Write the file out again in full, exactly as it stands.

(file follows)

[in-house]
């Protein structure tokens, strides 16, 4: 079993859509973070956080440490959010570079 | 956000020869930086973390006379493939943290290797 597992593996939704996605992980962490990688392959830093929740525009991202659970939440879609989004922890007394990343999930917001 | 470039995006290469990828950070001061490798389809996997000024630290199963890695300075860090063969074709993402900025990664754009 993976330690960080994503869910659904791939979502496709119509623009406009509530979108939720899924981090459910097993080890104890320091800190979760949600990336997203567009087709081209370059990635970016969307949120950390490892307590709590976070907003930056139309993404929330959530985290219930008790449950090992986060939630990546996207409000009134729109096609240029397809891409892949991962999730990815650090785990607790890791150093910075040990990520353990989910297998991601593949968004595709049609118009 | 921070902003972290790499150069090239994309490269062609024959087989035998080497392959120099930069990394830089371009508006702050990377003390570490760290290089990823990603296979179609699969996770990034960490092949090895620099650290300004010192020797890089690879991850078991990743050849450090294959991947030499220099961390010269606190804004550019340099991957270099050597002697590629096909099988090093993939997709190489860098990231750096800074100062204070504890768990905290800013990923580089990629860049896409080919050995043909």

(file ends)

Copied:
[in-house]
């Protein structure tokens, strides 16, 4: 079993859509973070956080440490959010570079 | 956000020869930086973390006379493939943290290797 597992593996939704996605992980962490990688392959830093929740525009991202659970939440879609989004922890007394990343999930917001 | 470039995006290469990828950070001061490798389809996997000024630290199963890695300075860090063969074709993402900025990664754009 993976330690960080994503869910659904791939979502496709119509623009406009509530979108939720899924981090459910097993080890104890320091800190979760949600990336997203567009087709081209370059990635970016969307949120950390490892307590709590976070907003930056139309993404929330959530985290219930008790449950090992986060939630990546996207409000009134729109096609240029397809891409892949991962999730990815650090785990607790890791150093910075040990990520353990989910297998991601593949968004595709049609118009 | 921070902003972290790499150069090239994309490269062609024959087989035998080497392959120099930069990394830089371009508006702050990377003390570490760290290089990823990603296979179609699969996770990034960490092949090895620099650290300004010192020797890089690879991850078991990743050849450090294959991947030499220099961390010269606190804004550019340099991957270099050597002697590629096909099988090093993939997709190489860098990231750096800074100062204070504890768990905290800013990923580089990629860049896409080919050995043909």